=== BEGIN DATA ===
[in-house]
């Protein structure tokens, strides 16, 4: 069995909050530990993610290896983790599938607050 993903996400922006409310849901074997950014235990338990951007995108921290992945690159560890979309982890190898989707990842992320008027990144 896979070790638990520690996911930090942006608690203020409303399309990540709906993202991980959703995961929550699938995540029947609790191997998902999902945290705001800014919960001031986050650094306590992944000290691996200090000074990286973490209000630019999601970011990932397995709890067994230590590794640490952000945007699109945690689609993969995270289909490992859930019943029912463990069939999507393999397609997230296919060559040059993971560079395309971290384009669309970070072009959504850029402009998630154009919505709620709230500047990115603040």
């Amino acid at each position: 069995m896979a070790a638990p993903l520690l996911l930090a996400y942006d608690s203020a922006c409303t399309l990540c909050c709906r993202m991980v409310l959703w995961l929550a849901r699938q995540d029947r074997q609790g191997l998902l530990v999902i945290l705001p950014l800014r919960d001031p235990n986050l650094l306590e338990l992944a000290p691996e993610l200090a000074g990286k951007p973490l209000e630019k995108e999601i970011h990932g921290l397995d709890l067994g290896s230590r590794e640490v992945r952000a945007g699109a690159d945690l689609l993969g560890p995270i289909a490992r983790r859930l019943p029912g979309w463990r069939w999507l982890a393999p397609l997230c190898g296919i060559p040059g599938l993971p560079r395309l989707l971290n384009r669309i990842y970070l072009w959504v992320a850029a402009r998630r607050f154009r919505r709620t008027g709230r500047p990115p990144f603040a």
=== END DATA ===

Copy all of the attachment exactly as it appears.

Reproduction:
[in-house]
């Protein structure tokens, strides 16, 4: 069995909050530990993610290896983790599938607050 993903996400922006409310849901074997950014235990338990951007995108921290992945690159560890979309982890190898989707990842992320008027990144 896979070790638990520690996911930090942006608690203020409303399309990540709906993202991980959703995961929550699938995540029947609790191997998902999902945290705001800014919960001031986050650094306590992944000290691996200090000074990286973490209000630019999601970011990932397995709890067994230590590794640490952000945007699109945690689609993969995270289909490992859930019943029912463990069939999507393999397609997230296919060559040059993971560079395309971290384009669309970070072009959504850029402009998630154009919505709620709230500047990115603040």
């Amino acid at each position: 069995m896979a070790a638990p993903l520690l996911l930090a996400y942006d608690s203020a922006c409303t399309l990540c909050c709906r993202m991980v409310l959703w995961l929550a849901r699938q995540d029947r074997q609790g191997l998902l530990v999902i945290l705001p950014l800014r919960d001031p235990n986050l650094l306590e338990l992944a000290p691996e993610l200090a000074g990286k951007p973490l209000e630019k995108e999601i970011h990932g921290l397995d709890l067994g290896s230590r590794e640490v992945r952000a945007g699109a690159d945690l689609l993969g560890p995270i289909a490992r983790r859930l019943p029912g979309w463990r069939w999507l982890a393999p397609l997230c190898g296919i060559p040059g599938l993971p560079r395309l989707l971290n384009r669309i990842y970070l072009w959504v992320a850029a402009r998630r607050f154009r919505r709620t008027g709230r500047p990115p990144f603040a």